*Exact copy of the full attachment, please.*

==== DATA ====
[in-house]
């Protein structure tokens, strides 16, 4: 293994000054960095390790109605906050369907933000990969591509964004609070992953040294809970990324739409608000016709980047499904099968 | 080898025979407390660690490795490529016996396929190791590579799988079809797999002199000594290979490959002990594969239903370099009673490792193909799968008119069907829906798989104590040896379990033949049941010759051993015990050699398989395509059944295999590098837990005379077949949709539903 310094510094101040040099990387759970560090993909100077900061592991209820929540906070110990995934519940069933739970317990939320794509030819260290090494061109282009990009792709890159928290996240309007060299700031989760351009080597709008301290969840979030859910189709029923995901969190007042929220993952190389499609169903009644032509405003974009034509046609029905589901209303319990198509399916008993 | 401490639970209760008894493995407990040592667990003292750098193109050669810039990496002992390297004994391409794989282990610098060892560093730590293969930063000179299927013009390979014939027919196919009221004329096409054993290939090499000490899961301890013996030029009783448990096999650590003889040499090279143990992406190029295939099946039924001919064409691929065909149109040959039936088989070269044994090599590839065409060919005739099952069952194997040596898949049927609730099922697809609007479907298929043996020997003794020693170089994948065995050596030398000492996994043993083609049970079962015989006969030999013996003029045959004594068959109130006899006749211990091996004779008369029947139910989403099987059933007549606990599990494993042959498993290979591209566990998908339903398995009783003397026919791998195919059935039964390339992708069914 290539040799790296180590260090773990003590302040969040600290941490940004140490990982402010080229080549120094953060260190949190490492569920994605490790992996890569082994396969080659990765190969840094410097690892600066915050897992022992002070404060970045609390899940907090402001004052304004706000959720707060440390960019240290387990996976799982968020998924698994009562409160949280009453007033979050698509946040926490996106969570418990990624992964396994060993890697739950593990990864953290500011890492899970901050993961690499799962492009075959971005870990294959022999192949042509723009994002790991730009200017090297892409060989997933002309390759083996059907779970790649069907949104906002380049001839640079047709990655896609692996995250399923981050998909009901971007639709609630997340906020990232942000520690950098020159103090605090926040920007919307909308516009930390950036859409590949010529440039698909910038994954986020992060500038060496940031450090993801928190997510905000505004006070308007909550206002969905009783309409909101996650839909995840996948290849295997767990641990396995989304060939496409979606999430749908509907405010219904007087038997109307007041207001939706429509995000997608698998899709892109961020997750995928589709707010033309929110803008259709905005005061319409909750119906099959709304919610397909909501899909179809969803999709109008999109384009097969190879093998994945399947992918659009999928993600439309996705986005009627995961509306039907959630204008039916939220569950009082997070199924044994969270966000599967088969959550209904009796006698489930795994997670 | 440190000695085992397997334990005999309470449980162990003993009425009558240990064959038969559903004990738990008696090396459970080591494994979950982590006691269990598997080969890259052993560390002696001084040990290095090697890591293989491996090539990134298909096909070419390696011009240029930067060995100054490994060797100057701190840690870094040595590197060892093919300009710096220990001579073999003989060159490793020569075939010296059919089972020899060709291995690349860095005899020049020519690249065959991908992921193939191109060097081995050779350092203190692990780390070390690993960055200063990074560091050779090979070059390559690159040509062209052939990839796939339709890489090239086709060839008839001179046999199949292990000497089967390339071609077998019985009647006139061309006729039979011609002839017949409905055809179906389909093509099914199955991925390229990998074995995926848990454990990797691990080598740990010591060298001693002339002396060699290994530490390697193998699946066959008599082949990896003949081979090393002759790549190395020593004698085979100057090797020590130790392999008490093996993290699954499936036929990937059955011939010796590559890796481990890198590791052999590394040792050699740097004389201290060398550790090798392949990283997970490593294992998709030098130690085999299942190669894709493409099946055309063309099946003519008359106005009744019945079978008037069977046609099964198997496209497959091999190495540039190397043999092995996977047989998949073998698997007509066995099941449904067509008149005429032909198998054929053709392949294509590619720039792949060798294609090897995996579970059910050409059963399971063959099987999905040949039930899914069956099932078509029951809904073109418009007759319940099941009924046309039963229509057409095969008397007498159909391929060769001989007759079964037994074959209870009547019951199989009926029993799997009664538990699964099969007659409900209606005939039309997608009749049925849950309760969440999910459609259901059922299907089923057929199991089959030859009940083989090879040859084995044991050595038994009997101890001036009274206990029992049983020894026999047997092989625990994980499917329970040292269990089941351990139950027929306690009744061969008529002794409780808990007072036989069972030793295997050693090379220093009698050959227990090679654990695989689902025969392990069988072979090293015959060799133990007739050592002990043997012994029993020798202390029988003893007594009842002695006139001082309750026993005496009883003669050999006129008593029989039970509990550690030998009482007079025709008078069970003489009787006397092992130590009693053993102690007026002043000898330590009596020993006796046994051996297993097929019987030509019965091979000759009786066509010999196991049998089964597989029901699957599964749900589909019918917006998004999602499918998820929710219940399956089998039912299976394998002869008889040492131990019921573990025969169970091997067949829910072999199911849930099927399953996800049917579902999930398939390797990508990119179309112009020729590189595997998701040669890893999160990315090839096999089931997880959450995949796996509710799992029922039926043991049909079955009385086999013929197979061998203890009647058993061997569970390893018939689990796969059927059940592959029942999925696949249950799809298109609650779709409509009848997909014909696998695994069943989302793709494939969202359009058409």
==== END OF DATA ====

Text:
[in-house]
């Protein structure tokens, strides 16, 4: 293994000054960095390790109605906050369907933000990969591509964004609070992953040294809970990324739409608000016709980047499904099968 | 080898025979407390660690490795490529016996396929190791590579799988079809797999002199000594290979490959002990594969239903370099009673490792193909799968008119069907829906798989104590040896379990033949049941010759051993015990050699398989395509059944295999590098837990005379077949949709539903 310094510094101040040099990387759970560090993909100077900061592991209820929540906070110990995934519940069933739970317990939320794509030819260290090494061109282009990009792709890159928290996240309007060299700031989760351009080597709008301290969840979030859910189709029923995901969190007042929220993952190389499609169903009644032509405003974009034509046609029905589901209303319990198509399916008993 | 401490639970209760008894493995407990040592667990003292750098193109050669810039990496002992390297004994391409794989282990610098060892560093730590293969930063000179299927013009390979014939027919196919009221004329096409054993290939090499000490899961301890013996030029009783448990096999650590003889040499090279143990992406190029295939099946039924001919064409691929065909149109040959039936088989070269044994090599590839065409060919005739099952069952194997040596898949049927609730099922697809609007479907298929043996020997003794020693170089994948065995050596030398000492996994043993083609049970079962015989006969030999013996003029045959004594068959109130006899006749211990091996004779008369029947139910989403099987059933007549606990599990494993042959498993290979591209566990998908339903398995009783003397026919791998195919059935039964390339992708069914 290539040799790296180590260090773990003590302040969040600290941490940004140490990982402010080229080549120094953060260190949190490492569920994605490790992996890569082994396969080659990765190969840094410097690892600066915050897992022992002070404060970045609390899940907090402001004052304004706000959720707060440390960019240290387990996976799982968020998924698994009562409160949280009453007033979050698509946040926490996106969570418990990624992964396994060993890697739950593990990864953290500011890492899970901050993961690499799962492009075959971005870990294959022999192949042509723009994002790991730009200017090297892409060989997933002309390759083996059907779970790649069907949104906002380049001839640079047709990655896609692996995250399923981050998909009901971007639709609630997340906020990232942000520690950098020159103090605090926040920007919307909308516009930390950036859409590949010529440039698909910038994954986020992060500038060496940031450090993801928190997510905000505004006070308007909550206002969905009783309409909101996650839909995840996948290849295997767990641990396995989304060939496409979606999430749908509907405010219904007087038997109307007041207001939706429509995000997608698998899709892109961020997750995928589709707010033309929110803008259709905005005061319409909750119906099959709304919610397909909501899909179809969803999709109008999109384009097969190879093998994945399947992918659009999928993600439309996705986005009627995961509306039907959630204008039916939220569950009082997070199924044994969270966000599967088969959550209904009796006698489930795994997670 | 440190000695085992397997334990005999309470449980162990003993009425009558240990064959038969559903004990738990008696090396459970080591494994979950982590006691269990598997080969890259052993560390002696001084040990290095090697890591293989491996090539990134298909096909070419390696011009240029930067060995100054490994060797100057701190840690870094040595590197060892093919300009710096220990001579073999003989060159490793020569075939010296059919089972020899060709291995690349860095005899020049020519690249065959991908992921193939191109060097081995050779350092203190692990780390070390690993960055200063990074560091050779090979070059390559690159040509062209052939990839796939339709890489090239086709060839008839001179046999199949292990000497089967390339071609077998019985009647006139061309006729039979011609002839017949409905055809179906389909093509099914199955991925390229990998074995995926848990454990990797691990080598740990010591060298001693002339002396060699290994530490390697193998699946066959008599082949990896003949081979090393002759790549190395020593004698085979100057090797020590130790392999008490093996993290699954499936036929990937059955011939010796590559890796481990890198590791052999590394040792050699740097004389201290060398550790090798392949990283997970490593294992998709030098130690085999299942190669894709493409099946055309063309099946003519008359106005009744019945079978008037069977046609099964198997496209497959091999190495540039190397043999092995996977047989998949073998698997007509066995099941449904067509008149005429032909198998054929053709392949294509590619720039792949060798294609090897995996579970059910050409059963399971063959099987999905040949039930899914069956099932078509029951809904073109418009007759319940099941009924046309039963229509057409095969008397007498159909391929060769001989007759079964037994074959209870009547019951199989009926029993799997009664538990699964099969007659409900209606005939039309997608009749049925849950309760969440999910459609259901059922299907089923057929199991089959030859009940083989090879040859084995044991050595038994009997101890001036009274206990029992049983020894026999047997092989625990994980499917329970040292269990089941351990139950027929306690009744061969008529002794409780808990007072036989069972030793295997050693090379220093009698050959227990090679654990695989689902025969392990069988072979090293015959060799133990007739050592002990043997012994029993020798202390029988003893007594009842002695006139001082309750026993005496009883003669050999006129008593029989039970509990550690030998009482007079025709008078069970003489009787006397092992130590009693053993102690007026002043000898330590009596020993006796046994051996297993097929019987030509019965091979000759009786066509010999196991049998089964597989029901699957599964749900589909019918917006998004999602499918998820929710219940399956089998039912299976394998002869008889040492131990019921573990025969169970091997067949829910072999199911849930099927399953996800049917579902999930398939390797990508990119179309112009020729590189595997998701040669890893999160990315090839096999089931997880959450995949796996509710799992029922039926043991049909079955009385086999013929197979061998203890009647058993061997569970390893018939689990796969059927059940592959029942999925696949249950799809298109609650779709409509009848997909014909696998695994069943989302793709494939969202359009058409």